International Travel

Advice on international travel varies depending on your destination, but there are some general principles to planning trips further afield:

  • Call ahead and if you’re travelling to a country where English is not the first language make sure you get precise information about what is and isn’t provided for adapted equipment or requirements.
  • Be specific about your disability so that your provider can plan ahead to accommodate you.
  • Tell your doctor about your trip and take any advice they may offer about extra measures which may be necessary.
  • Take a doctor’s note and phone number. The note should confirm your condition, medications, potential complications, special needs and other relevant information.
  • Make sure you take adaptors for any power appliances eg. Power wheelchair.
  • Take with you what you can. In certain parts of the world you may find it hard to rent scooters or walkers, buy medicines, find technical services or parts or rent heavy equipment such as hoists and lift-equipped vans.


  • Arrive at least 2 Hours before your flight is due to depart. Have your wheelchair information on hand – not all the check-in staff will be up to date.
  • Carefully list out what you can and cannot do physically. Anyone who helps you will need to know if you cannot walk comfortably to your seat.
  • The air crew are generally very willing to assist in-flight if you require additional support, generally they will have been briefed about disability procedure.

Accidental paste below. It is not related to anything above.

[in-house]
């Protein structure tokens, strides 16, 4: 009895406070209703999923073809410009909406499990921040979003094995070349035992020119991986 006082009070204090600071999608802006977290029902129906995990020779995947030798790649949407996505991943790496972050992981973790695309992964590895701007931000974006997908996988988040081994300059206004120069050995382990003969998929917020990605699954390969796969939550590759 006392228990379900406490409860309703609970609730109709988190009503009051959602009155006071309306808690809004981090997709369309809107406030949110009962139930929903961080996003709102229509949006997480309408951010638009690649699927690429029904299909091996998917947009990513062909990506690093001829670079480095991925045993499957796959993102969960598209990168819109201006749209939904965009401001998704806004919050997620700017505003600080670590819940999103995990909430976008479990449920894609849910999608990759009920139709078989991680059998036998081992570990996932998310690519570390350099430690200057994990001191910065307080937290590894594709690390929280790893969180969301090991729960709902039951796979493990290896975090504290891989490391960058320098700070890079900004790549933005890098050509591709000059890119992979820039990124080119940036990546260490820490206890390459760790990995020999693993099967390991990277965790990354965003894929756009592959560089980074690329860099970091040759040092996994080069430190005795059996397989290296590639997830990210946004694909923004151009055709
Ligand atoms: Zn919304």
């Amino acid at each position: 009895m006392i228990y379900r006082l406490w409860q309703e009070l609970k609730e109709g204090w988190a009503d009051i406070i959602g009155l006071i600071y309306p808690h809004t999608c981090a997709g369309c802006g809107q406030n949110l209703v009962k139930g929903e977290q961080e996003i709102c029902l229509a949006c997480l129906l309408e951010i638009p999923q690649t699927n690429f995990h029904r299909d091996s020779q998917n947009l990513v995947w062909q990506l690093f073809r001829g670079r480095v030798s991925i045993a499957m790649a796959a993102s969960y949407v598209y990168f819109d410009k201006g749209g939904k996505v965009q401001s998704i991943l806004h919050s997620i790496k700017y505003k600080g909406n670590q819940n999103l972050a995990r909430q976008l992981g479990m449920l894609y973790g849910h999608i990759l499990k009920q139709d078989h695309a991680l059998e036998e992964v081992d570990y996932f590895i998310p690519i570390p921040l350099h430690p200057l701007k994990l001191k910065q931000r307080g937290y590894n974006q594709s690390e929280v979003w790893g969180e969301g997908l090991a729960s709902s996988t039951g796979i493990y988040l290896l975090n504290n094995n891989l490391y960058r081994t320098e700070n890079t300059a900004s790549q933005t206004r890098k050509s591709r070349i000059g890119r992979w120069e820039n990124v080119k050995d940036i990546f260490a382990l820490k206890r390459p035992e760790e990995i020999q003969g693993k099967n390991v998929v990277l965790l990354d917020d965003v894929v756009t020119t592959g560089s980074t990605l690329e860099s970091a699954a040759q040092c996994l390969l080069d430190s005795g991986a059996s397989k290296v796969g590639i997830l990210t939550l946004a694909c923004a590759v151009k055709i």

• Make several copies of a doctor's letter, all prescriptions, and any documents relating to issues where your condition may require special circumstances, equipment, parking considerations, or medication. Place a copy in each of your checked bags. You may not need but it can be a useful resource to have.
    Long Haul flights can be tedious and uncomfortable. The Independent Traveler gives some tips on ways to improve the experience.


Most travel insurance companies will not cover for pre-existing conditions, therefore it’s essential you discuss with them in detail what your disability is and what cover you need.

NB Cover for pre-existing conditions can be arranged in some circumstances for an additional cost. The specific costs can vary so you can this guide for comparison.

International Travel Tips

There are many websites that give tips and advice for international travel. Here are a few you might find useful:

  • Wheelchair Travelling was set up by a young lady who became paralysed as a teenager. Her love for travel has fueled this site which covers a wide scope of what you might want to know about travelling.
  • Access Tourism New Zealand is a platform for accessible tourism, travel and leisure news and views.
  • The European Network for Accessible Tourism brings together organisations that are specialists in the study, promotion and practice of accessible tourism.
  • The Disabled World Towards Tomorrow website has a large list of travel articles and information for people living with disabilities.
  • Accessible Journeys has a page dedicated to travel tips and information about accessibility and travelling in a wheelchair.
  • Here is also a great example of traveling around the world with a disability. This couple has been just about everywhere on every continent- even Antarctica.
  • Travel Quest lists specialist holidays and vacations around the world for travellers with a disability.
  • Watch this playlist of videos put together by a young New Zealand wheelchair-user who travelled and studied abroad by herself in Finland. 
  • A guide to flying with a disability is a thorough how-to with a focus on travel in the US.

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